“You may have to fight a battle more than once to win it.”      Margaret Thatcher

September 13, 1953 – Newport, Rhode Island: Newspapers dubbed it the wedding of the century. A photo of the newlyweds ran on the front page of the New York Times. Jacqueline Bouvier, a 24-year-old former debutant, married 36-year-old John Fitzgerald Kennedy, a freshman senator from Massachusetts, who had his eyes on the White House.

Jackie’s dress was one of the most photographed bridal gowns in history. The New Yorker described the dress as “a chaste confection of ivory silk taffeta with a portrait neckline, a daintily tucked bodice and a parasol skirt appliqued with frilly rosettes.” Ladies Home Journal added that the gown had been made by Ann Lowe, “a colored woman dressmaker and one of society’s best-kept secrets.”

In 1898 Lowe, the granddaughter of a slave, was born in Barbour County in southeast Alabama. Her mother ran a dress-making business for wealthy patrons in the area. By age 6, Lowe was sewing dresses. She was a gifted seamstress. When she was 16 her mother died, and she took over the business. Soon after she traveled to Montgomery to finish four ball gowns her mother had started for Alabama First Lady Elizabeth O’Neal.

When Josephine Edwards, the wife of a wealthy Florida citrus grower heard of Lowe’s work, she invited her to Florida. Lowe journeyed by train to Tampa. There she sewed ball gowns for the state’s rich and famous including Edwards’ four daughters.

 While reading a fashion magazine, Lowe learned about the S.T. Taylor School of Design in New York City. With Edwards’s encouragement and support, the 19-year-old seamstress applied and was accepted to the design school. However, upon her arrival to register for classes, the school director called her aside. “To be blunt, Miss Lowe, we did not know that you were a Negro. You will not be allowed to attend classes here. You will have to leave.”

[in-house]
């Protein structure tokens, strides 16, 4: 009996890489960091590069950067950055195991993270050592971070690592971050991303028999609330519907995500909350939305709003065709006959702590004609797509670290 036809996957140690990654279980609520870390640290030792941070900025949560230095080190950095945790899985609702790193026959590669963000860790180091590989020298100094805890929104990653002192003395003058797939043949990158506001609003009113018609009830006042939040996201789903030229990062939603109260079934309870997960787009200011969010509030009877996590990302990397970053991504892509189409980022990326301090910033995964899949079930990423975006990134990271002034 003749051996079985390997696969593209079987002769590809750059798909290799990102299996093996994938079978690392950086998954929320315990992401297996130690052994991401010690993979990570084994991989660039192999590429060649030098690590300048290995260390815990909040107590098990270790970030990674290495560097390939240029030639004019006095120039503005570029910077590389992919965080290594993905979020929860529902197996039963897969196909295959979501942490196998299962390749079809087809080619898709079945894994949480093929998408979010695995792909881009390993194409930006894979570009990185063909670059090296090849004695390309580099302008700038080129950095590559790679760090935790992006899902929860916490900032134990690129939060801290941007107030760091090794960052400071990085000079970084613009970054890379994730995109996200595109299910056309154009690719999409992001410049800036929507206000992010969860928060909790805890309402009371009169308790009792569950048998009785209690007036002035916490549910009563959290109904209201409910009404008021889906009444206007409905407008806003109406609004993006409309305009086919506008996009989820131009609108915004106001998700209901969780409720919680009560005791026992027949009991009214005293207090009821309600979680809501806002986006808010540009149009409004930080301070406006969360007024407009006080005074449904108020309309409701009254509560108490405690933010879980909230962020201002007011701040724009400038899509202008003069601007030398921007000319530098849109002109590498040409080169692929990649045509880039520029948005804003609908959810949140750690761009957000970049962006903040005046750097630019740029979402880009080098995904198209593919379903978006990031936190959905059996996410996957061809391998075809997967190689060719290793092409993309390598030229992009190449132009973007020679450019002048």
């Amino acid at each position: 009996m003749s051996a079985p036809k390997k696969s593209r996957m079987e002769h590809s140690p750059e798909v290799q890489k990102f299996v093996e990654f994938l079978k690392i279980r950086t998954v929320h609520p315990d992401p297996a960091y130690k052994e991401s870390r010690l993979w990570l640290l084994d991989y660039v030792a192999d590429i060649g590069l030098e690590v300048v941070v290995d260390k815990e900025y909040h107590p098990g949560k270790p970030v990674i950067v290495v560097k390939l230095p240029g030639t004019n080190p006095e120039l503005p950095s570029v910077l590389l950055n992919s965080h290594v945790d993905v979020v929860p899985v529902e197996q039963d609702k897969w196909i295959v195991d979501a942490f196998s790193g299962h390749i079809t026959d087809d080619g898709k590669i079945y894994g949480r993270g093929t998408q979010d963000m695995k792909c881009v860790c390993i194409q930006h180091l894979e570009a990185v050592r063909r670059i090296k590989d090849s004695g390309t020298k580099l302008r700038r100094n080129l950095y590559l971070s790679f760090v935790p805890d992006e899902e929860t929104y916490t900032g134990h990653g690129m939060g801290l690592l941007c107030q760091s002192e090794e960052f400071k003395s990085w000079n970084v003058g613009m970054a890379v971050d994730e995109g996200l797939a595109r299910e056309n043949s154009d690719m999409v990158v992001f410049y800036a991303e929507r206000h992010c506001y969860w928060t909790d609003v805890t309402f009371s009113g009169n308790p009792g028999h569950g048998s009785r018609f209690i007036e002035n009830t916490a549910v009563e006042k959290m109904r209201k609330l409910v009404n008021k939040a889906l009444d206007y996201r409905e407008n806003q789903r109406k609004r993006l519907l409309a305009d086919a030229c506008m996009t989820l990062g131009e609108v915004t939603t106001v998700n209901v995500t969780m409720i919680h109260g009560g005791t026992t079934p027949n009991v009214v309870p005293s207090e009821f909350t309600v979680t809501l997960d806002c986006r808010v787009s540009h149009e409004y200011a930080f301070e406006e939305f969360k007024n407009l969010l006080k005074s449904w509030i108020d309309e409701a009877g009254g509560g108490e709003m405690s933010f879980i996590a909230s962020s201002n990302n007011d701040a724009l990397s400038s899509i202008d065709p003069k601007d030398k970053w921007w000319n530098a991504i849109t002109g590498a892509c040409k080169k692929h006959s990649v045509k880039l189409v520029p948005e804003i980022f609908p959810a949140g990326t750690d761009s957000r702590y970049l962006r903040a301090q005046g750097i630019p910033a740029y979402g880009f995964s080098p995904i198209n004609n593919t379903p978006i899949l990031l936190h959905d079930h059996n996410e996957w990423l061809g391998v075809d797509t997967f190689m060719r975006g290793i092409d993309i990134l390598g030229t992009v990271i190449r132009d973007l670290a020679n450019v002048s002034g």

The following day, when Lowe was still hanging around the school, she was confronted by the director, “Miss Lowe, why are you still here?” She replied, “Sir, I know I can do the work, if you will give me a chance.” On the fourth day, Lowe was still at the school and the director let her stay on one condition: she would not be allowed in the whites-only classroom. He placed Lowe in an adjoining classroom and left the door open for her to hear.

After completing the one-year course in just six months, she returned to Tampa. With Edwards’s support, she opened her first dress salon, and it quickly became a success. In 1928, after saving $20,000, Lowe returned to New York City determined to prove that an African American woman could become a prominent dress designer. It was difficult. For two decades, she worked as a freelance seamstress at department stores, including Neiman Marcus and Saks Fifth Avenue, before opening her first shop, Ann Lowe Gowns, on 5th Avenue.

Lowe’s designs attracted high society clients, including Jackie Kennedy. Two weeks before the 1953 wedding, disaster struck. A water pipe burst in Lowe’s studio, ruining the bridal gown and 10 of the 15 bridesmaid dresses. Working around the clock, Lowe and her seamstresses recreated the dresses at the designer’s expense. The wedding gown, which had taken eight weeks to make, was recreated in a week, just in time for the wedding. Her anticipated $700 profit became a $2,200 loss. Lowe never told the family.

The Bouvier-Kennedy wedding propelled Ann Lowe to the top of New York City’s fashion design market. For three decades, she designed dresses for the nation’s wealthiest socialites, including the Roosevelts, the Rockefellers and the du Ponts. Actress Olivia de Havilland wore one of Lowe’s trademark hand-painted floral designs the night she won the Academy Award for Best Actress. In her heyday, Lowe sold upwards of 500 dresses a year.

The millionaires who cherished Lowe’s incredible dresses frequently haggled her about prices, and she routinely undercharged for her work. She sewed for the joy of creating elegant designs. After paying her staff, she often failed to make a profit. In the 1960s at the height of her career, Lowe was virtually broke. She commuted to her shop in Manhattan from a small apartment in Harlem that she shared with her sister.

Today, Ann Lowe’s dress designs are displayed at the National Museum of African American History and Culture and the Metropolitan Museum of Art. Her legacy endures as a trailblazer who shattered barriers and paved the way for future generations of African American fashion designers.